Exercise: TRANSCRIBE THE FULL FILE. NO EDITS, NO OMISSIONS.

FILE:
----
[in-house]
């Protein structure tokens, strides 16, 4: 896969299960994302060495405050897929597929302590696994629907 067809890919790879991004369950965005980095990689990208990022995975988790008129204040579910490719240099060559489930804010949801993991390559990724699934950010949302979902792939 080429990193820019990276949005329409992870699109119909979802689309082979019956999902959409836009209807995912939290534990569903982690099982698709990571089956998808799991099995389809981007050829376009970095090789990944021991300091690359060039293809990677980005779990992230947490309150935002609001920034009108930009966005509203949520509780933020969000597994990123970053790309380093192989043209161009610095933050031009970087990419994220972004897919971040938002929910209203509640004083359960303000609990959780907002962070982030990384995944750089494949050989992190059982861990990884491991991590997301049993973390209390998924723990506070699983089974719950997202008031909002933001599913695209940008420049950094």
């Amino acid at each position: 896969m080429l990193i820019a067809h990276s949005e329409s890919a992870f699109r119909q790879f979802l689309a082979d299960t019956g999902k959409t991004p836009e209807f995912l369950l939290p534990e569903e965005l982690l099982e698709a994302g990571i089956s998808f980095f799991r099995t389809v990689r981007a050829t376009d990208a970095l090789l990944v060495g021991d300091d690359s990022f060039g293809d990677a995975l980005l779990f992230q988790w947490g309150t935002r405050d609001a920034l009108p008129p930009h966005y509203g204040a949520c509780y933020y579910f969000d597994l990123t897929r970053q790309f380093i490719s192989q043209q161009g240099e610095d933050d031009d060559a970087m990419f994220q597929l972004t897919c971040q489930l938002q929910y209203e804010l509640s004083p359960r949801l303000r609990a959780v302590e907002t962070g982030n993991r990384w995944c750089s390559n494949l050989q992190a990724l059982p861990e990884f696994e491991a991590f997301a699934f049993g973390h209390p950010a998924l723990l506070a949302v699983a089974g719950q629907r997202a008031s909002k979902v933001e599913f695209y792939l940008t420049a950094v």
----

[in-house]
């Protein structure tokens, strides 16, 4: 896969299960994302060495405050897929597929302590696994629907 067809890919790879991004369950965005980095990689990208990022995975988790008129204040579910490719240099060559489930804010949801993991390559990724699934950010949302979902792939 080429990193820019990276949005329409992870699109119909979802689309082979019956999902959409836009209807995912939290534990569903982690099982698709990571089956998808799991099995389809981007050829376009970095090789990944021991300091690359060039293809990677980005779990992230947490309150935002609001920034009108930009966005509203949520509780933020969000597994990123970053790309380093192989043209161009610095933050031009970087990419994220972004897919971040938002929910209203509640004083359960303000609990959780907002962070982030990384995944750089494949050989992190059982861990990884491991991590997301049993973390209390998924723990506070699983089974719950997202008031909002933001599913695209940008420049950094």
């Amino acid at each position: 896969m080429l990193i820019a067809h990276s949005e329409s890919a992870f699109r119909q790879f979802l689309a082979d299960t019956g999902k959409t991004p836009e209807f995912l369950l939290p534990e569903e965005l982690l099982e698709a994302g990571i089956s998808f980095f799991r099995t389809v990689r981007a050829t376009d990208a970095l090789l990944v060495g021991d300091d690359s990022f060039g293809d990677a995975l980005l779990f992230q988790w947490g309150t935002r405050d609001a920034l009108p008129p930009h966005y509203g204040a949520c509780y933020y579910f969000d597994l990123t897929r970053q790309f380093i490719s192989q043209q161009g240099e610095d933050d031009d060559a970087m990419f994220q597929l972004t897919c971040q489930l938002q929910y209203e804010l509640s004083p359960r949801l303000r609990a959780v302590e907002t962070g982030n993991r990384w995944c750089s390559n494949l050989q992190a990724l059982p861990e990884f696994e491991a991590f997301a699934f049993g973390h209390p950010a998924l723990l506070a949302v699983a089974g719950q629907r997202a008031s909002k979902v933001e599913f695209y792939l940008t420049a950094v």